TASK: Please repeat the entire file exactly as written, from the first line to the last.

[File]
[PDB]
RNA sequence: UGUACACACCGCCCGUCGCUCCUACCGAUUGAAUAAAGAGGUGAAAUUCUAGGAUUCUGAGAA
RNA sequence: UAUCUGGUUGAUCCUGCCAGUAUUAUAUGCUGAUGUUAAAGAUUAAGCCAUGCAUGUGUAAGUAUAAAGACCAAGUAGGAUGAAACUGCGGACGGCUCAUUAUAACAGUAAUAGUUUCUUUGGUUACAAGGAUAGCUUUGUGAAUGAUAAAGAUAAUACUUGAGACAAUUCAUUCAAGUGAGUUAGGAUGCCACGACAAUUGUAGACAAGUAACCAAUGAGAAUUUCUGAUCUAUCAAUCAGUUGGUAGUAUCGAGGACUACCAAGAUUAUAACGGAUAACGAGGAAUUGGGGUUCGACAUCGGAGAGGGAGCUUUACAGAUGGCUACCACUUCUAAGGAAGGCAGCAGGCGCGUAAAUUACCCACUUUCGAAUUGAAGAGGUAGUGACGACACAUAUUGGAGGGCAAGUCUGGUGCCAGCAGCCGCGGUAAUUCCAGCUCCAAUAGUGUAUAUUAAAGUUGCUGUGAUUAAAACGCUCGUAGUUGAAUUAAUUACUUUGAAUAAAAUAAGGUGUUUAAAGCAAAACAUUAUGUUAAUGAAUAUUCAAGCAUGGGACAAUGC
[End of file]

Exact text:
[PDB]
RNA sequence: UGUACACACCGCCCGUCGCUCCUACCGAUUGAAUAAAGAGGUGAAAUUCUAGGAUUCUGAGAA
RNA sequence: UAUCUGGUUGAUCCUGCCAGUAUUAUAUGCUGAUGUUAAAGAUUAAGCCAUGCAUGUGUAAGUAUAAAGACCAAGUAGGAUGAAACUGCGGACGGCUCAUUAUAACAGUAAUAGUUUCUUUGGUUACAAGGAUAGCUUUGUGAAUGAUAAAGAUAAUACUUGAGACAAUUCAUUCAAGUGAGUUAGGAUGCCACGACAAUUGUAGACAAGUAACCAAUGAGAAUUUCUGAUCUAUCAAUCAGUUGGUAGUAUCGAGGACUACCAAGAUUAUAACGGAUAACGAGGAAUUGGGGUUCGACAUCGGAGAGGGAGCUUUACAGAUGGCUACCACUUCUAAGGAAGGCAGCAGGCGCGUAAAUUACCCACUUUCGAAUUGAAGAGGUAGUGACGACACAUAUUGGAGGGCAAGUCUGGUGCCAGCAGCCGCGGUAAUUCCAGCUCCAAUAGUGUAUAUUAAAGUUGCUGUGAUUAAAACGCUCGUAGUUGAAUUAAUUACUUUGAAUAAAAUAAGGUGUUUAAAGCAAAACAUUAUGUUAAUGAAUAUUCAAGCAUGGGACAAUGC